September 20, 2005
By: Daniel Duffy, Principal Analyst
You asked if state law prohibits gasoline dealers from (1) price gouging or (2) raising the price of gasoline once it is in their tanks.
The law does not prohibit “price gouging,” but it does prohibit all retailers from profiteering during declared emergencies, whether the disaster was declared by the governor under the civil preparedness law or the transportation law or declared by the president. Further, the law authorizes the governor to declare supply emergencies if there is a shortage, or a threatened shortage, of a product due to an abnormal market disruption.
The law also authorizes the governor to declare an energy emergency if there is an actual or impending acute shortage of usable energy resources. If she declares one, she can implement all or part of the Connecticut Energy Emergency Preparedness Plan, last updated in 1994. The plan includes encouraging the use of energy-efficient driving techniques and the possibility of imposing minimum and maximum gasoline purchase restrictions.
The law does not regulate gasoline prices or the manner in which retailers may set their prices.
The law prohibits profiteering during declared emergencies. Specifically, retailers may not raise the price of any item offered for sale in an area that is the subject of (1) a disaster emergency declaration issued by governor under the civil preparedness law, (2) a transportation emergency declared by the governor, or (3) any major disaster or emergency declared by the President of the United States (CGS § 42-230). Further, the law authorizes the governor to declare a supply emergency if there is a statewide or regional shortage or threatened shortage of a product due to an abnormal market disruption resulting from a natural disaster, weather conditions, acts of nature, strike, civil disorder, war, national or local emergency, or other extraordinary adverse circumstance (CGS § 42-231).
The Department of Consumer Protection operates a hot line for consumers to report instances of unfair gasoline prices. The number is 1-800-842-2649.
A related law, the Connecticut Antitrust Act, prohibits contracts, combinations, or conspiracies in restraint of trade (CGS § 35-26). Among other things, it specifies that every contract, combination, or conspiracy is illegal if it fixes, controls, or maintains prices, rates, quotations, or fees (CGS § 35-28).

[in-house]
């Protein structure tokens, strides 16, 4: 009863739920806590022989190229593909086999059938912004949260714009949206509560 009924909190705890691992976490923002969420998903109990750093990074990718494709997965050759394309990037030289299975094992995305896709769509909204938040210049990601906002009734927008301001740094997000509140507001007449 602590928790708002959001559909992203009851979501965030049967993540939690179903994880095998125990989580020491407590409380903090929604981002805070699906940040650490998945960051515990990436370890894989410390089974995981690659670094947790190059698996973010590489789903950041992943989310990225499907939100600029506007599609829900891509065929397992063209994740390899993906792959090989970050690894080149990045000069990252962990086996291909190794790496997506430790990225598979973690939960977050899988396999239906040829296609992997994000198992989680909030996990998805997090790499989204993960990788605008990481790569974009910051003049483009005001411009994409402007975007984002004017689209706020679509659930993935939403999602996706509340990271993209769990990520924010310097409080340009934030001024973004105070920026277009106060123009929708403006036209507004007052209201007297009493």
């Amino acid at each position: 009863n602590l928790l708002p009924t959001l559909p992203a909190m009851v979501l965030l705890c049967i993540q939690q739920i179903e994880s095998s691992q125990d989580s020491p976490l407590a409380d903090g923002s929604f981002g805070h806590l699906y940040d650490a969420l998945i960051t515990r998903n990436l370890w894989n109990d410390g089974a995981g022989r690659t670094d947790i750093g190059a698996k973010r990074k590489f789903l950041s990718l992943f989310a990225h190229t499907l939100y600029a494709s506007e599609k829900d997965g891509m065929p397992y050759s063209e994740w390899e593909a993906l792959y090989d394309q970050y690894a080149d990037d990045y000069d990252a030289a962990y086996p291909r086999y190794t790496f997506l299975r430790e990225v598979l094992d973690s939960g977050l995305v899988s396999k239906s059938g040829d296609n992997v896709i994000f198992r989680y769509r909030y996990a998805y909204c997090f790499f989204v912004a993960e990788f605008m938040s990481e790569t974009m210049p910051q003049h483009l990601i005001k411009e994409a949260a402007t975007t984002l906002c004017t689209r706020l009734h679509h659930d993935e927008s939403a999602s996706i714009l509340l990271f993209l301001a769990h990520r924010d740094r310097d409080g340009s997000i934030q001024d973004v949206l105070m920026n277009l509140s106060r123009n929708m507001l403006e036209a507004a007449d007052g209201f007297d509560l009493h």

During a supply emergency, the law prohibits any retailer from selling a product that the governor has designated as being in short supply, or in danger of becoming in short supply, at a price that is more than the price it was sold for immediately before the declaration (CGS § 42-232). Further, the law specifically prohibits selling an energy resource (defined to include gasoline) during a declared energy emergency at a price that is more than the price it was sold for immediately before the declaration. A violator commits an unfair trade practice and is subject to a fine of up to $1,000, one year imprisonment, or both, for each offense. An intentional violator or someone who has engaged in a pattern of behavior constituting repeated violations is subject to a fine of up to $5,000, five years imprisonment, or both. Each violation and each day on which the violation occurs constitutes a separate offense.
The law authorizes the governor to declare an energy emergency if there is a situation in which the health, safety, or welfare of state citizens is threatened by an actual or impending acute shortage of usable energy resources. The law defines “energy resources” to include natural gas, petroleum products, coal and coal products, wood fuels, geothermal sources, radioactive materials, and any other resource that can yield energy (CGS §§ 16a-2 and 16a-11).
In the event of an energy emergency, the governor can designate which parts of the state's energy emergency plan she intends to implement (CGS § 16a-11). The law requires the secretary of the Office of Policy and Management to prepare an energy emergency plan that includes (1) programs concerning the allocation, rationing, conservation, distribution, and consumption of energy resources; (2) suspension and modification of existing statutes, standards, and requirements concerning the affected energy resources; (3) adoption of measures concerning the type, composition, production, and distribution of energy resources; (4) imposition or price restrictions; (5) adoption of measures concerning the hours and days that businesses must remain open or closed; and (6) establishment and implementation of regional programs to coordinate with the federal government, other states, and localities (CGS § 16a-9).
Connecticut Energy Emergency Preparedness Plan
The plan, last updated in 1994, includes provisions on gasoline. “In the event of a petroleum supply disruption, the state's first response is to encourage voluntary reduction in petroleum demand” (p. 39). It also makes the Office of Policy and Management the “central clearinghouse” for all information concerning gasoline demand reduction. The voluntary measures include: promotion of energy-efficient driving techniques, ridesharing, and promotion of bicycle riding. Further, the plan authorizes the governor to implement mandatory programs, including establishing a minimum five gallon purchase to prevent “tank-topping,” establishing a maximum fuel purchase, lowering the highway speed limit to 55 miles per hour, and closing drive-up windows in retail establishments.
The law does not regulate gasoline prices or the way in which gasoline sellers set their prices. Retailers undoubtedly consider many factors when setting these prices. These may include the cost of acquisition, the cost of doing business, the anticipated cost of acquiring the next delivery, prices charged by competitors, and a return on their investment.